were held in London, Adelaide, and Sydney to celebrate the event, and Todd was made C.M.G. The subsequent construction of the telegraph line under Todd's direction, joining West Australia to the Eastern colonies, practically completed the system for the continent, which finally extended over 5000 miles. The whole came into being in less than forty years after Todd had landed in Australia.
Todd, who was made K.C.M.G. in 1893, retained his offices till June 1905, although the Commonwealth Act of 1901 introduced alight changes into his duties and title. So long as he remained in the public service the state parliament declined to pass an Act for the compulsory retirement of septuagenarians. He joined the Royal Astronomical Society on 8 April 1864, and was elected F.R.S. in 1889. The University of Cambridge conferred on him the honorary degree of M.A. in 1886. He was a fellow of the Royal Meteorological Society and of the Society of Electrical Engineers. He died at Adelaide on 29 Jan. 1910, and was buried there.
He married on 5 April 1855 Alice Gillam (d. 1898), daughter of Edward Bell of Cambridge, and left one son. Dr. C. E. Todd, and four daughters.
[Adelaide journals: The Advertiser and The Register, 30 Jan. 1910; Monthly Notices R.A.S., Feb. 1911; Heaton's Australian Dict. of Dates; Burke's Colonial Gentry; private information.]
TOMSON, ARTHUR (1859–1905), landscape painter, born at Chelmsford, Essex, on 5 March 1859, was sixth child of Whitbread Tomson by his wife Elizabeth Maria. From a preparatory school at Ingatestone in Essex he went to Uppingham. As a lad he showed an artistic bent, and on leaving school he studied art at Dusseldorf. Returning to England in 1882. he settled down to landscape painting, working chiefly in Sussex and Dorset. hH} landscapes were poetic, and rather similar in sentiment to the art of George Mason and Edward Stott. Although he was at his best in landscape, cats were favourite subjects of study, and he occasionally painted other animals. At the New English Art Club, of which he was an early member and in whose affairs he took warm interest, he was a regular exhibitor, but he also showed at the Royal Academy from 1883 to 1892 and at the New Gallery. An excellent and characteristic example of his refined art is the canvas called 'The Chalk Pit,' which was presented by his widow to the Victoria and Albert Museum. He was also an interesting writer on art, and his book on 'Jean-François Millet and the Barbizon School' (1903; reissued in 1905) is sympathetic and discriminating. For some years he was art critic for the 'Morning Leader,' under the pseudonym of Verind, and he contributed to the 'Art Journal' descriptions of places in the southern counties, illustrated by his own drawings. He illustrated 'Concerning Cats,' poems selected by his first wife 'Graham R. Tomson' (1892).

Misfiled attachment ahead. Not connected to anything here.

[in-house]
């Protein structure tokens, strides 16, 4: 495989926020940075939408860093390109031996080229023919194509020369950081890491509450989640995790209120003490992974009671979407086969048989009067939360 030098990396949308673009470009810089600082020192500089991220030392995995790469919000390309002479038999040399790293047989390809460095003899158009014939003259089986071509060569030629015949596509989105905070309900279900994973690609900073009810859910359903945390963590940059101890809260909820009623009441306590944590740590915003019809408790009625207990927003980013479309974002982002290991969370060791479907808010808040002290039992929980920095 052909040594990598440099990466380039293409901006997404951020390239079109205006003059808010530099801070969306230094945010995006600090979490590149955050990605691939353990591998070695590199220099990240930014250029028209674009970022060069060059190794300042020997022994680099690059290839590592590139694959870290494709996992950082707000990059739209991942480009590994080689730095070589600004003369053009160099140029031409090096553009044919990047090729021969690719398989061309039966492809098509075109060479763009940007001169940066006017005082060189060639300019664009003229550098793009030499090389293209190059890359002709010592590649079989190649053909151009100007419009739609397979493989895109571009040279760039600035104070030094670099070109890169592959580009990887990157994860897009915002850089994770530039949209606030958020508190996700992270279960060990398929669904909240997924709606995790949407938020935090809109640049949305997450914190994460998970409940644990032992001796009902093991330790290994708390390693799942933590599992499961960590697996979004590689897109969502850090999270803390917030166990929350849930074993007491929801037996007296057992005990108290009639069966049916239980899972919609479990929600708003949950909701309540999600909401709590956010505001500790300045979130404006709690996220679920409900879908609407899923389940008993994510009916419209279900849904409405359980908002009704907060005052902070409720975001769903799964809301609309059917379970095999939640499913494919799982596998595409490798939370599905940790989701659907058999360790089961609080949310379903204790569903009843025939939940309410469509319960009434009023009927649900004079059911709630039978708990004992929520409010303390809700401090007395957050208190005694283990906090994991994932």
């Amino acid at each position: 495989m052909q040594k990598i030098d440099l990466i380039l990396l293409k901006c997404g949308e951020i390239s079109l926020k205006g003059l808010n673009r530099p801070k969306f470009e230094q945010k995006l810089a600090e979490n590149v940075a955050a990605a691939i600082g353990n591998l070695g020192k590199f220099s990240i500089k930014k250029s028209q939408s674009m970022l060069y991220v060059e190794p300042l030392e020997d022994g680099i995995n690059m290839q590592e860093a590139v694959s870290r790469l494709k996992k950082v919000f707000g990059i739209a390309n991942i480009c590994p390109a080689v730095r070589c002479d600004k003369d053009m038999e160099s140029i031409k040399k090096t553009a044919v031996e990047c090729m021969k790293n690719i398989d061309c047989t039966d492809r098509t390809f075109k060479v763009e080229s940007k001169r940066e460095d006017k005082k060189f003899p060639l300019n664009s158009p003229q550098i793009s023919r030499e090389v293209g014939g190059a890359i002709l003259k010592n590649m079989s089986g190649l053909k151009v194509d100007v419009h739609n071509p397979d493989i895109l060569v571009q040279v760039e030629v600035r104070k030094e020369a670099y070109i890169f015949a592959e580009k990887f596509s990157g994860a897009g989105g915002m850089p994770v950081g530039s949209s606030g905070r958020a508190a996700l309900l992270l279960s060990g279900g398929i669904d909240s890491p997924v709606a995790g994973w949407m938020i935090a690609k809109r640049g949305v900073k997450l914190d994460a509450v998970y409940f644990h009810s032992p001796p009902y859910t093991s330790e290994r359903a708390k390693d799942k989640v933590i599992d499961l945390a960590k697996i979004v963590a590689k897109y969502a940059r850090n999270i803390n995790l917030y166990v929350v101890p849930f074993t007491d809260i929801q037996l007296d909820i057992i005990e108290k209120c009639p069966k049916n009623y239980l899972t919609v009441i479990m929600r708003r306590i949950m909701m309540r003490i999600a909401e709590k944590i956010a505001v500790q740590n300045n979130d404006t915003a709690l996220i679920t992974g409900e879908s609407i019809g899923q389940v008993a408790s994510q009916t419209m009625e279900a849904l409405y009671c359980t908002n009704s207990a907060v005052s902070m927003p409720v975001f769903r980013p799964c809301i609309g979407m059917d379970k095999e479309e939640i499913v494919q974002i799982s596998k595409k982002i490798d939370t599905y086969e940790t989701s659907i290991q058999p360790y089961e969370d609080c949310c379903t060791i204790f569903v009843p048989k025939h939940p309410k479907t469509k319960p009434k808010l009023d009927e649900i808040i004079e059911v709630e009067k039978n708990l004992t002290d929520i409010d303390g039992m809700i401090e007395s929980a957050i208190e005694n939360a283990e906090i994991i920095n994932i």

He died on 14 June 1905 at Robertsbridge, and was buried in Steeple churchyard, near Wareham, in Dorset.
Tomson married in 1887 his first wife Rosamund (1863-1911), writer of poetry, yoimgest child of Benjamin Williams Ball, whom he divorced in 1896, and who afterwards married Mr. H. B. Marriott Watson. Tomson married secondly in 1898 Miss Hastings, a descendant of Warren Hastings, who survived him with a son.
[Art Journal, 1905; Grave's Roy. Acad. Exhibitors, 1906; private information.]
TOOLE, JOHN LAWRENCE (1830–1906), actor and theatrical manager, born at 50 St. Mary Axe, London, on 12 March 1830, and baptised in the church of St. Andrew Undershaft on 25 July, was younger son of James Toole by his wife Elizabeth (Parish Reg.). His father at the time was an India House messenger, but afterwards combined the offices of City toast master and usher in the Central Criminal Court at the Old Bailey. As toast master he enjoyed an extended fame. 'An Ode to Toast Master Toole' appeared in 'Punch' on 11 Nov. 1844. In 1846 Dickens wrote of him as 'the renowned Mr. Toole, the most emphatic, vigorous, attentive, and stentorian toast master in the Queen's dominions.' Thackeray, in his 'Roundabout Paper' on 'Thorns in the Cushion,' describes 'Mr. Toole ' bawling behind the lord mayor's chair. Educated at the City of London School, young Toole began life as a wine merchant's clerk, and while so employed became a member of the City Histrionic Club, which gave performances in the Sussex Hall, Leadenhall Street, making his first appearance as Jacob Earwig in ' Boots at the Swan.' Encouraged by Dickens, who saw him in a monologue entertainment at the Walworth Literary Institute in 1852, Toole made one or two experimental appearances that year for benefits in town and country, notably